Aurora HDR and Photomatix are leading high-dynamic-range imaging software. They help recover shadows and highlights in a scene, especially in landscape photography during the twilight hours.
In order to fully utilize either software, you’ll need RAW bracketed photos.
Aurora HDR vs Photomatix
Now let’s compare Aurora HDR and Photomatix.
Aurora HDR and Photomatix have easy-to-use interfaces. They display the histogram, adjustments tools, and presets.
Aurora HDR has an interface similar to its sister software Luminar 4. The presets (known as looks) are at the bottom and the adjustment tools or editor is on the right.
What I like is that the adjustment tools have a drop-down style like Lightroom and Luminar 4. Unfortunately, the tools don’t have solo mode. So, if you use/open all the tools, the interface can look clunky unless you close each tool after each use.
Photomatix’s interface is less complicated than its counterpart due to having less adjustment tools; but it still comes with an effective number of tools.
The best part of about the interface is that it provides a description of each tool when you move your mouse over it. This saves a lot of time without the need to test out each tool slider or read the manual.
Photomatix’s adjustment tools are on the left and the presets are on the right.
Ghosting occurs when there are moving objects between the bracketed photos (e.g., person walking) and results in unwanted duplicate objects in the final HDR image. Aurora HDR and Photomatix include automatic ghost removal.
However, Photomatix also includes manual ghost removal allowing the user to select which areas of the image need ghost removal. I usually use this feature with clouds on a windy day.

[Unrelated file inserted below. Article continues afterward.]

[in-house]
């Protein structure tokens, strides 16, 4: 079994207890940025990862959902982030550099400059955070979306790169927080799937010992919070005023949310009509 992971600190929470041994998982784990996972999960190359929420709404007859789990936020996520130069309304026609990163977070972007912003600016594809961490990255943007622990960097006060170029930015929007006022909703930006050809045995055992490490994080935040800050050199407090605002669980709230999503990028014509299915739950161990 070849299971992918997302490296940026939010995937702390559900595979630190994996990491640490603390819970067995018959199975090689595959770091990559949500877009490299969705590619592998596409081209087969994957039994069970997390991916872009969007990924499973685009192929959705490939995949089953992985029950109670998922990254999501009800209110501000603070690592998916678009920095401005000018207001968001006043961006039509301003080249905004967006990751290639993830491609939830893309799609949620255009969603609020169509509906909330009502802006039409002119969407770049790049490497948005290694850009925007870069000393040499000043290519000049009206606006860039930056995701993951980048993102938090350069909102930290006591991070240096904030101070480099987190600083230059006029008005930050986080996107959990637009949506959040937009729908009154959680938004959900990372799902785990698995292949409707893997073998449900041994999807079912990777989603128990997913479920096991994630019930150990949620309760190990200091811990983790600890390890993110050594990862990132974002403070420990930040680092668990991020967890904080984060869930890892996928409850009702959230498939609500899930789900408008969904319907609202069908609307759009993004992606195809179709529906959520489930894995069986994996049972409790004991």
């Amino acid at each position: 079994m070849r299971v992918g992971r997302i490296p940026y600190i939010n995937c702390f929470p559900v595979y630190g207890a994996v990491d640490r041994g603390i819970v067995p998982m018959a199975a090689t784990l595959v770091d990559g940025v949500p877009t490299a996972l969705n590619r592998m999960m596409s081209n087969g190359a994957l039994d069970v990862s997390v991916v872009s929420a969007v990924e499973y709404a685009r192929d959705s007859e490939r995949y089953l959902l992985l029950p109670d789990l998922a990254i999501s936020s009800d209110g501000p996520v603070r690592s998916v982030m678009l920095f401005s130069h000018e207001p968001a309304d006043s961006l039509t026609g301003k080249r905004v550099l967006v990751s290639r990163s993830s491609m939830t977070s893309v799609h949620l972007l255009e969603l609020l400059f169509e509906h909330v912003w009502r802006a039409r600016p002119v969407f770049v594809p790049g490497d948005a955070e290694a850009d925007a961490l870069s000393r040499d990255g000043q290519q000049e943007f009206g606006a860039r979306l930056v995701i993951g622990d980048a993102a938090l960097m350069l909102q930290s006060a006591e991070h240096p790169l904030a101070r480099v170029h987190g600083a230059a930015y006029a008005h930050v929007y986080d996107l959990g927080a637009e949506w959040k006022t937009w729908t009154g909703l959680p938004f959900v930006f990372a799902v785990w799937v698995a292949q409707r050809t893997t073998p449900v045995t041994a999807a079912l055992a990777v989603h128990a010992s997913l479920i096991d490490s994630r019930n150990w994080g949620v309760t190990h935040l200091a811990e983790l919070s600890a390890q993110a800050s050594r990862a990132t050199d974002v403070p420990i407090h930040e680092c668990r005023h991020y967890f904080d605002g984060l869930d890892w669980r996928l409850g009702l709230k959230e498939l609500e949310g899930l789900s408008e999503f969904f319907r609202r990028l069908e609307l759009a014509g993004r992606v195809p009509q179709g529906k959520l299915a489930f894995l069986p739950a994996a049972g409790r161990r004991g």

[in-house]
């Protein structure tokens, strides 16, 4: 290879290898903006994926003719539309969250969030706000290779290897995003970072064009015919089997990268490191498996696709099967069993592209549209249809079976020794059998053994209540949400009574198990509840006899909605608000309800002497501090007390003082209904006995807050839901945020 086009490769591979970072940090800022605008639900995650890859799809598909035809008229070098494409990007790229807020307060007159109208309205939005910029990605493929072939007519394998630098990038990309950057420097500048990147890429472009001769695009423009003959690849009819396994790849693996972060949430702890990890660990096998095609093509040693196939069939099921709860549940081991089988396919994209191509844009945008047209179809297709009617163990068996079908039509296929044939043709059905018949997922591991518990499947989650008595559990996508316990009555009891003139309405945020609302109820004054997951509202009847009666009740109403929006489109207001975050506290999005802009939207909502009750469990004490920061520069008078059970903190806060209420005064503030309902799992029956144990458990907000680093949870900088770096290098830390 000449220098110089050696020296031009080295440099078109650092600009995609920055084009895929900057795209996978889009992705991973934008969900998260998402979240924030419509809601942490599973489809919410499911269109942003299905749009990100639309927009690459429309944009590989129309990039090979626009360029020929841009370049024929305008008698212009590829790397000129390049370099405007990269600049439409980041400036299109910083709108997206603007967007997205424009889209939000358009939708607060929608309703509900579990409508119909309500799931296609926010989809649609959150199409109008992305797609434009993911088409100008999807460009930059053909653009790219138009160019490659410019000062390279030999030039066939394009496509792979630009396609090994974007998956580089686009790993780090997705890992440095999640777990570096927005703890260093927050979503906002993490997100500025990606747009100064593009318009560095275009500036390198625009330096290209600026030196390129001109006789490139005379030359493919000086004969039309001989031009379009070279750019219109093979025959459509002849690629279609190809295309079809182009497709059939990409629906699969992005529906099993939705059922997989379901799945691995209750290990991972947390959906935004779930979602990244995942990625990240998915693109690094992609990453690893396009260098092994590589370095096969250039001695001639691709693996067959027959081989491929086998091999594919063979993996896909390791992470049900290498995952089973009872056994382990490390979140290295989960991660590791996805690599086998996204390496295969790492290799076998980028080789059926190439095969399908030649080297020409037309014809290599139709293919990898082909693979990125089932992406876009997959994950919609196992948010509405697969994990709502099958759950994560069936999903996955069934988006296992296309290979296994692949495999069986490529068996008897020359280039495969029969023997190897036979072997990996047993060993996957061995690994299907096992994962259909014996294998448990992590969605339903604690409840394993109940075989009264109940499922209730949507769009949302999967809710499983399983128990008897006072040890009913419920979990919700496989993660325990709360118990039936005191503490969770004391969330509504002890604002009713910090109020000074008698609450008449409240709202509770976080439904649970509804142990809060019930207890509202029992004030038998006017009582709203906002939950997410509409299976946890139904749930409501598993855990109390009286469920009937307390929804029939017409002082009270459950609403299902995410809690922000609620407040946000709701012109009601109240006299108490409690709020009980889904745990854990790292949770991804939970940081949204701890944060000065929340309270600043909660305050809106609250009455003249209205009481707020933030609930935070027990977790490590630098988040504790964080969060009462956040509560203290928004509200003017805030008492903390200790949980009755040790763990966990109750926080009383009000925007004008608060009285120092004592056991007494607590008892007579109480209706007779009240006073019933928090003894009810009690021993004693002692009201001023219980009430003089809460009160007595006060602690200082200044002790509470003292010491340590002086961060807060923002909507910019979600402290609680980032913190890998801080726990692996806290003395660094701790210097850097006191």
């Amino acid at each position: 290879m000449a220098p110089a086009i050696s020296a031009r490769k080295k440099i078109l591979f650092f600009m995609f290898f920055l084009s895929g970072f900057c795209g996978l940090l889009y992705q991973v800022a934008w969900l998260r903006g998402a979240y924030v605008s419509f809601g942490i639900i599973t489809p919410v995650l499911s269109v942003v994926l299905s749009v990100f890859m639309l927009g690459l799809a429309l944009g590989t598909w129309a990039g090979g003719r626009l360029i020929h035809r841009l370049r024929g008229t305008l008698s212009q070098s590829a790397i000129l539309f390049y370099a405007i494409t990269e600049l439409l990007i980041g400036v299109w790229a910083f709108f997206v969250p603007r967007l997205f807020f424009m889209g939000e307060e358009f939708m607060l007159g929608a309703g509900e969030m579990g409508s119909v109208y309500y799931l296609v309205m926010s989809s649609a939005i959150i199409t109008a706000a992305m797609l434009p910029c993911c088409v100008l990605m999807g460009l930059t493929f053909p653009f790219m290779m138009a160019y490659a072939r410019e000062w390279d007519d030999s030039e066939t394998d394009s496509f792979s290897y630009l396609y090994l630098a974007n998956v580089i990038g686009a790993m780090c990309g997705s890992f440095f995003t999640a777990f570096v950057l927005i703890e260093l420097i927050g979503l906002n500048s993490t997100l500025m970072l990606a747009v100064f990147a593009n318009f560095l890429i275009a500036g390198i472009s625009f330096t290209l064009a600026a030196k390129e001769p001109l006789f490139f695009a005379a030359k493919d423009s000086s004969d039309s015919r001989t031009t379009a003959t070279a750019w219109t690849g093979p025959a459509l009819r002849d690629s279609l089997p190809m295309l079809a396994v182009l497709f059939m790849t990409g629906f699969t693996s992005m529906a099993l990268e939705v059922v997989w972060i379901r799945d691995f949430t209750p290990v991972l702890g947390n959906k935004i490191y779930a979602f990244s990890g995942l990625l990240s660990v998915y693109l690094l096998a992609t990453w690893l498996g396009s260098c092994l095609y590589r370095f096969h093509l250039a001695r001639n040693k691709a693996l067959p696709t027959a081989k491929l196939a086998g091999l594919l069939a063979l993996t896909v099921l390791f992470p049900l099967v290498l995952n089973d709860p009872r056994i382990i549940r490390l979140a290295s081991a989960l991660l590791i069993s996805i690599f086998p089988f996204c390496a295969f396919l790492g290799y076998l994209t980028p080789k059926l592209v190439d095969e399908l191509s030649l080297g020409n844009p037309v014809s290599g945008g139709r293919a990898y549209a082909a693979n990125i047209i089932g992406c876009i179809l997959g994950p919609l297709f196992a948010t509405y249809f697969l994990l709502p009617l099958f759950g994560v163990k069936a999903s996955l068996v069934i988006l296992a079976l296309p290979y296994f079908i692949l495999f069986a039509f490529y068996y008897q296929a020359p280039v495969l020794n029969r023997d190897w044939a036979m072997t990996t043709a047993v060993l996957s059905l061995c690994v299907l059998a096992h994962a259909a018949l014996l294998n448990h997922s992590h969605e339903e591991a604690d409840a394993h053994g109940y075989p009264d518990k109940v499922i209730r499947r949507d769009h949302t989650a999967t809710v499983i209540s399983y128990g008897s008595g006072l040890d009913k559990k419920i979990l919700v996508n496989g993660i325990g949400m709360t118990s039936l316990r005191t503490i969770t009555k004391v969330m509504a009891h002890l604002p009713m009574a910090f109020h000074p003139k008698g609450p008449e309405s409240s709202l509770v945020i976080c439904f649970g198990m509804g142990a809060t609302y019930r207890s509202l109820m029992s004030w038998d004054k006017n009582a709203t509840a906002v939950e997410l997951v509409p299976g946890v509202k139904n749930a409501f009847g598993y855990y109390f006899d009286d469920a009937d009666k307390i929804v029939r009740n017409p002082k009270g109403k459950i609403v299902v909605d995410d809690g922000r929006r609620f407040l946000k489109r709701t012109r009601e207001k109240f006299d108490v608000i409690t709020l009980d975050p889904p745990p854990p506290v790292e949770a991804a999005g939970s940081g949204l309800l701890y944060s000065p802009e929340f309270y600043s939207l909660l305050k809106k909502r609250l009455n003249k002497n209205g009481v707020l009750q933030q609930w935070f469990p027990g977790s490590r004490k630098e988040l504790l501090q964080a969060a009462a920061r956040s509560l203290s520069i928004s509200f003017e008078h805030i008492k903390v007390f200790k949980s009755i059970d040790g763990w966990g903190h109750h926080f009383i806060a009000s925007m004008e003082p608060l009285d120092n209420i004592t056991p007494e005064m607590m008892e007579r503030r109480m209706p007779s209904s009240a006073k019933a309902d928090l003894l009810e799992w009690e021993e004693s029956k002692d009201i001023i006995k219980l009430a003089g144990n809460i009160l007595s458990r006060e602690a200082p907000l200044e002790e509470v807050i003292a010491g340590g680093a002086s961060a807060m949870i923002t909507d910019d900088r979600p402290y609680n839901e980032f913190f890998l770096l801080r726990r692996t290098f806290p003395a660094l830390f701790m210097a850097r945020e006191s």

Aurora HDR has the power to duplicate layers or create adjustment layers. This allows the software to be an all-in-one HDR editor without the need to take the image into Lightroom or Photoshop for further editing.
On the other hand, Photomatix doesn’t have layers.
Both software come with Lightroom plugins making the HDR workflow faster with exporting and re-importing.
And obviously, Aurora HDR has a Luminar 4 plugin. The software are developed by Skylum.
Read my Luminar 4 review.
Aurora HDR and Photomatix both render a tone-mapped, beautiful image.
I can’t say if one outputs a better HDR image than the other. It really comes down to what type of look you want and the final adjustments you make.
HDR Software Price
Aurora HDR 2019 costs $99 and you can use promo code aperlust for a $10 discount.
Photomatix Pro 6 costs $99 and includes one free major upgrade. You can use coupon code aperlustphoto for a 15% discount.
Pricewise, Photomatix is a better value due to receiving the next major upgrade for free. Aurora HDR charges for an upgrade.
All minor version updates are free.
Both software are great at producing HDR images. But I would have to give the edge to Aurora HDR. It has more adjustments tools, layers, and included presets making it the better choice for beginner and advanced HDR photographers.